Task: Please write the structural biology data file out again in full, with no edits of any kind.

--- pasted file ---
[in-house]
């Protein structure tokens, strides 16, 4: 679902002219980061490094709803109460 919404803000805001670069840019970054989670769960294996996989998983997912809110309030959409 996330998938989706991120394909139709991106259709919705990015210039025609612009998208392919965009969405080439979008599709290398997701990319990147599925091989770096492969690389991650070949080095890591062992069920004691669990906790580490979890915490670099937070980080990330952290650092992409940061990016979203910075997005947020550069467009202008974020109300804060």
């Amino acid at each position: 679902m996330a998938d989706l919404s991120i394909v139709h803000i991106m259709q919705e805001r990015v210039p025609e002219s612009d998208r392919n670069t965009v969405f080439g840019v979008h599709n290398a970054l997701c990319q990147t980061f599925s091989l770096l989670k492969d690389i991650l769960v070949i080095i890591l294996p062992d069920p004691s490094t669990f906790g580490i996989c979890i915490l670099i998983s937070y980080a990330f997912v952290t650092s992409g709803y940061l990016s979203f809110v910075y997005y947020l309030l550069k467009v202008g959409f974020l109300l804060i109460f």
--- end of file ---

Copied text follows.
[in-house]
């Protein structure tokens, strides 16, 4: 679902002219980061490094709803109460 919404803000805001670069840019970054989670769960294996996989998983997912809110309030959409 996330998938989706991120394909139709991106259709919705990015210039025609612009998208392919965009969405080439979008599709290398997701990319990147599925091989770096492969690389991650070949080095890591062992069920004691669990906790580490979890915490670099937070980080990330952290650092992409940061990016979203910075997005947020550069467009202008974020109300804060």
């Amino acid at each position: 679902m996330a998938d989706l919404s991120i394909v139709h803000i991106m259709q919705e805001r990015v210039p025609e002219s612009d998208r392919n670069t965009v969405f080439g840019v979008h599709n290398a970054l997701c990319q990147t980061f599925s091989l770096l989670k492969d690389i991650l769960v070949i080095i890591l294996p062992d069920p004691s490094t669990f906790g580490i996989c979890i915490l670099i998983s937070y980080a990330f997912v952290t650092s992409g709803y940061l990016s979203f809110v910075y997005y947020l309030l550069k467009v202008g959409f974020l109300l804060i109460f």